The criticism leveled at Sean Parker for the lavish, Medieval-themed wedding he threw in a patch of old-growth redwood forest in Big Sur went a little overboard. The wedding, and the preparations for it, appear to have been a bit less scandalous than it at first seemed, when The Atlantic's Alexis Madrigal wrote about it on June 4 under a headline calling the whole thing a "Perfect Parable for Silicon Valley Excess."
Madrigal characterized the wedding as an example of "Karsashian-level over-the-topness" held after a "destructive, unpermitted buildout in a redwood grove in Big Sur." Madrigal based his piece mainly on a report from the California Coastal Commission, which indicated that Parker, creator of Napster and the first president of Facebook, didn't have the necessary permits for construction on the site, a privately owned patch of land that was formerly used as a campground. Parker's crew built "multiple structures including a gateway and arch, an artificial pond, a stone bridge," and more. The land, situated near the ocean, is owned by the Ventana Inn. Parker paid "$2.5 million in penalties for ignoring regulations," Madrigal reported.
A couple of days later, Madrigal published a response from Parker that Madrigal called "pretty convincing." Why he didn't seek Parker's comments in the first place is unclear. Maybe it's that whole "publish whatever we have as quickly as possible and clean up the resulting mess later" philosophy that big swaths of the media are taking to lately.
In his long explanation, Parker noted that he had worked "informally" with the Save The Redwoods League in preparing the site and that the $2.5 million he had forked over represented "voluntary" payments to make up for the lack of permits -- something he said was the responsibility of the Ventana and concerned problems with the site that preceded his choosing it. He said he left the campground in better shape than he found it.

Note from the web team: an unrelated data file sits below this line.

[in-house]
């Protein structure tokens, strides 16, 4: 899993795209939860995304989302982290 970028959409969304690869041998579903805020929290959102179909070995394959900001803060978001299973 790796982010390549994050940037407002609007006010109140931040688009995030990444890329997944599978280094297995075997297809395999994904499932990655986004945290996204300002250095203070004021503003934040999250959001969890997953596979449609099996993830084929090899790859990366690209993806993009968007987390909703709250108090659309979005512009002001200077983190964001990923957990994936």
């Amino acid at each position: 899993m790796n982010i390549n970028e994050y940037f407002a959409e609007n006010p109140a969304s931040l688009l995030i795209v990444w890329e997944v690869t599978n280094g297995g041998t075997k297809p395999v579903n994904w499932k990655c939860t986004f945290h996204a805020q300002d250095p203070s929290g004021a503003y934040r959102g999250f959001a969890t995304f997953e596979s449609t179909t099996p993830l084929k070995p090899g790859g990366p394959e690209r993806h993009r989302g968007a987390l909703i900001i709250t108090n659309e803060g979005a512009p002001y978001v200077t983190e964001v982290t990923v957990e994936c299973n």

All well and good. After Madrigal's report, the story got widely passed around and a lot of people assumed Parker had destroyed a redwood forest for a bacchanalia. But Parker doth protest to a ridiculous degree. After his letter to Madrigal, and several posts on his Facebook page, he decided to seek out Paul Sloan of CNET for an interview last week, seven days after the story had seemingly blown over. Parker seems a bit obsessed, not with merely setting the record straight, as he had already done, but with repairing his image.
He called off his honeymoon, he told Sloan, who reported that Parker and his family were "holed up at an undisclosed location in Menlo Park" to "deal with the mess." Parker says people threatened his life on his Facebook page, which is certainly alarming. "Eco-terrorists," were threatening him, he said, and "psychopaths are hunting me."
Perhaps, though it seems more likely to be a case of Internet commenters being assholes -- as is the wont of Internet commenters -- on a page that Parker (still!) leaves open for anybody to comment on. Sloan wrote that Parker is "...ignoring the advice of his handlers, who want him just to shut up until the whole thing blows over. They clearly don't know their client."
Clearly. Parker has posted several times about the situation, which would have petered out of its own accord at least a week ago without his repeated interventions. He told Sloan that this is "simultaneously the silliest and the most damaging PR crisis that I've had to deal with." But it's 10 times sillier thanks to Parker himself, who seems rather tin-eared when it comes to the criticisms of him. He whined to Sloan about the portrayal of him as a self-entitled, douchebaggy party boy by Justin Timberlake in the movie The Social Network, but his protestations serve merely to reinforce that image.
The wedding was, after all, quite excessive. And Parker did bring bulldozers into a redwood forest to prepare for it. And he did write a couple of giant checks to make his problem with the CCC go away. And he actually did create a limited liability company just to manage the wedding, which he said cost him $4.5 million (and not the $10 million that had been reported). In his letter to Madrigal, Parker wrote: "You mention that what we did was 'extravagant' yet none of the usual tasteless crap that rich people do at their weddings was present here -- no ice sculptures, no caviar, no pop stars hired to sing their hit songs, etc."
No, just a star-studded event with everyone dressed in medieval garb amid a fake medieval setting. Oh, and Sting sang to the couple, according to the New York Post, but the song, "Alone With My Thoughts this Evening," wasn't a pop song and wasn't a hit, so that doesn't count. And there were no ice sculptures or caviar -- so, yeah, totally not tasteless or extravagant.